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Nature Scavenger Hunt (FBCEC)
|Topic||Laboratory and Hands-on Activities - Physical Activity|
Laboratory and Hands-on Activities - Scavenger Hunt
Outdoor Skills - Hiking
Outdoor Skills - Reading the Woods
Participants will go on an outdoor scavenger hunt to find signs of wildlife or other items in nature. There are a number of extensions to enrich this lesson, which will lengthen it.
|Grade Level||K - 12|
|Location||Fred Berry Conservation Education Center, Yellville, AR|
Education Program Coordinator, 870-449-3484
|Duration||45 minutes |
|Suggested Number of Participants||Up to 24|
- Identify natural items outdoors, including signs of wildlife.
- Describe features that could be signs of wildlife.
- Become familiar with the study area.
Field guides (optional)
Hand lenses (optional)
Pencil and paper
Most participants love the challenge and competition of a scavenger hunt. A nature scavenger hunt list specific to a schoolyard is easy to compose. Items to include may depend upon the time of year and location. When conducting a nature scavenger hunt, particularly with large groups, consider the “leave no trace” philosophy and use journals or cameras to record finds.
- Show examples of things that could be found around the center that indicate the wildlife living there. Talk about signs of wildlife, where to look for things and how to be safe when looking. (Avoid lifting boulders and logs with hands, don’t stick hands into areas that are dark, know what poison ivy and stinging nettle look like, etc.)
- Introduce listening for sounds of wildlife. Remind them there is a diverse population of animals living in the different habitats at the center.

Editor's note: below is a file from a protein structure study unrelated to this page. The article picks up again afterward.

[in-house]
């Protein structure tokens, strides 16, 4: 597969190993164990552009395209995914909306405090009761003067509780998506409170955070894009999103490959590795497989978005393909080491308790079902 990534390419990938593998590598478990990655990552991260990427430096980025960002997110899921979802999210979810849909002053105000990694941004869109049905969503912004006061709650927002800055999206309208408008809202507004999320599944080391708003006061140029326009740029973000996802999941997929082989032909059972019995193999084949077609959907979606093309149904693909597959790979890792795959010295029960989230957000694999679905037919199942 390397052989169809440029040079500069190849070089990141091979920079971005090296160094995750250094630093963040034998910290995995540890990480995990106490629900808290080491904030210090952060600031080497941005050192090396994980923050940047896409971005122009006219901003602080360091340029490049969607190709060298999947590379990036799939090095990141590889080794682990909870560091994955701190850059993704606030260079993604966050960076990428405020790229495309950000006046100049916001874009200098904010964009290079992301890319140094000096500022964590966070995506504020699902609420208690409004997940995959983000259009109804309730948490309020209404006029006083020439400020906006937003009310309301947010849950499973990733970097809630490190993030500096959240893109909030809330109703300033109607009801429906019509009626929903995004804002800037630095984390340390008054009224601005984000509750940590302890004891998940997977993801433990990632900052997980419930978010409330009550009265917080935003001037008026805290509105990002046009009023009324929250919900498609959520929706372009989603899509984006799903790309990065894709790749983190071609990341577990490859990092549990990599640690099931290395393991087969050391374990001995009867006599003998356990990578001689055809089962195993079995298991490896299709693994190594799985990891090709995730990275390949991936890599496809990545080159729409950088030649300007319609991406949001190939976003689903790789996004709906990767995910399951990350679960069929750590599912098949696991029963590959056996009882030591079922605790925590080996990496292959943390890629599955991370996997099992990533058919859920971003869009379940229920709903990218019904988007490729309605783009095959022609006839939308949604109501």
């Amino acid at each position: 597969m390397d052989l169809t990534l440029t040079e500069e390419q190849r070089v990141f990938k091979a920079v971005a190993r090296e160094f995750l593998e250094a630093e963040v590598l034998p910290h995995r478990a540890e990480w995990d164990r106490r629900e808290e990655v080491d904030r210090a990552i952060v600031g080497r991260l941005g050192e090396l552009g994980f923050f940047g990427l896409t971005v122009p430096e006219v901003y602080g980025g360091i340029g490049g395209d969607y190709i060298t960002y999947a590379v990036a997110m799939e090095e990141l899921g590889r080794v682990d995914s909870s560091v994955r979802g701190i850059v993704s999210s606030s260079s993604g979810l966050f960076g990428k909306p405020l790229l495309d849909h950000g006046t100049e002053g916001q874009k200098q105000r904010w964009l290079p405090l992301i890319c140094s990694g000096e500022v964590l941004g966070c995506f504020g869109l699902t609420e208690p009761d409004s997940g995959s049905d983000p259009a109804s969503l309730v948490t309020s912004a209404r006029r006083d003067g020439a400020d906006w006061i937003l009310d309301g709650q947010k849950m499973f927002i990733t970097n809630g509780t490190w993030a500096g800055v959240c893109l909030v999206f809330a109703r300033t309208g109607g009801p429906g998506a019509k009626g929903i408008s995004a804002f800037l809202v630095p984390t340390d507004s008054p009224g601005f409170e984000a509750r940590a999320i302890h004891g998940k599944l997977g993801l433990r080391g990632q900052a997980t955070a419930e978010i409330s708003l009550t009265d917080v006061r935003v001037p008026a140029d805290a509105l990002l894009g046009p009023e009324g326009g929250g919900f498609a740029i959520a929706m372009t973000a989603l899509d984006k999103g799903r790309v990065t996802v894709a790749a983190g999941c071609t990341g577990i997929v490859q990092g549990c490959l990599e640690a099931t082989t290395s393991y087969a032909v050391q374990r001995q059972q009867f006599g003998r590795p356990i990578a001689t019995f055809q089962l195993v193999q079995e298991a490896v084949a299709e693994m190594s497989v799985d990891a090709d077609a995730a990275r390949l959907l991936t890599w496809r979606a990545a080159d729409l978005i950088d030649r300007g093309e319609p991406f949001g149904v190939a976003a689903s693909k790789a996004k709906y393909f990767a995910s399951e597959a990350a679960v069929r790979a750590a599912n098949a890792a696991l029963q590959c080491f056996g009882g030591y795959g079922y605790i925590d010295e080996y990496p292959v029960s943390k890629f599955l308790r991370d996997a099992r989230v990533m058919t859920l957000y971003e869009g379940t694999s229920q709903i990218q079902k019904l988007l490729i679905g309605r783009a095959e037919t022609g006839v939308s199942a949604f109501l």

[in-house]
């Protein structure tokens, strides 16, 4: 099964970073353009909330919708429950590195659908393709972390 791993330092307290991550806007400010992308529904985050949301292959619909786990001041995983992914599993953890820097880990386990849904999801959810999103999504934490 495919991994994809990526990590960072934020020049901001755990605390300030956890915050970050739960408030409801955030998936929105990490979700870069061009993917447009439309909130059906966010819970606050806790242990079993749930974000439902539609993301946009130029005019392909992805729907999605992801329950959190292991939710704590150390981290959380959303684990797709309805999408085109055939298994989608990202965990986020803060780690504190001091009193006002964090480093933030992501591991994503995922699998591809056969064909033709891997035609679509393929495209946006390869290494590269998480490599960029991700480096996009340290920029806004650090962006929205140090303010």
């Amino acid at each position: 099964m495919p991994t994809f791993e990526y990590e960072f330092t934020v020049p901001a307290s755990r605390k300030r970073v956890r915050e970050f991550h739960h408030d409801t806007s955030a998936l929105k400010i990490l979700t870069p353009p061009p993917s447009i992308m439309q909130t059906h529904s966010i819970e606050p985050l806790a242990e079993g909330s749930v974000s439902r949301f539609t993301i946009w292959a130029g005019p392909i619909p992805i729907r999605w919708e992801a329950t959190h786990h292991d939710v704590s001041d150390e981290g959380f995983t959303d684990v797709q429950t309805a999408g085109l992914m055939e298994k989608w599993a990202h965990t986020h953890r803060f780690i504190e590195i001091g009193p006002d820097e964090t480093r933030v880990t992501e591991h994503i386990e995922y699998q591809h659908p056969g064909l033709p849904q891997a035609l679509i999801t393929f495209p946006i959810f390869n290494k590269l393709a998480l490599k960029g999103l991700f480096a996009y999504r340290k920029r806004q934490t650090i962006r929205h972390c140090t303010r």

- Divide into groups of two to five and assign an adult leader to each.
- Provide a list of the assigned items, journal, pencil and paper.
- Establish the area to be investigated and give them a map. An adult group leader must verify that each item recorded in the journal has been actually observed.
- Determine a time frame for hunting and listening, and remind them to record what they find and where they find it in their journals and/or on their maps.
- After the hunt, have them share what they found. If giving prizes, award to the group that finds the most items or to the first group to find an assigned number of the items.
- Have them name at least three things they saw, heard or smelled that indicated wildlife.
- Ask what other forms of life they observed.
- Begin this lesson by testing their observation skills. Place several items that do not belong along a trail and see how many can spot the un-nature trail.
- Blend this activity with a lesson in digital outdoor photography by having participants photograph their finds.
- This lesson can be preceded with instruction in using maps and compasses. Participants can then mark where they find each item on their map.
- For older participants, allow them to collect the items on the list. In this case, provide list B. For competition, award the prize to the first group with 15 of the 25 items.
- Name at least five different signs or sounds of wildlife outdoors
- Define “scavenger.”
- Explain why journals are helpful for recording signs and sounds of wildlife.
“Leave No Trace” – outdoor ethics program developed by the U.S. Forest Service in the ‘60s and expanded in the ‘90s to a nonprofit agency which provides education materials; emphasizes how to maintain the integrity and character of the outdoors for all living things.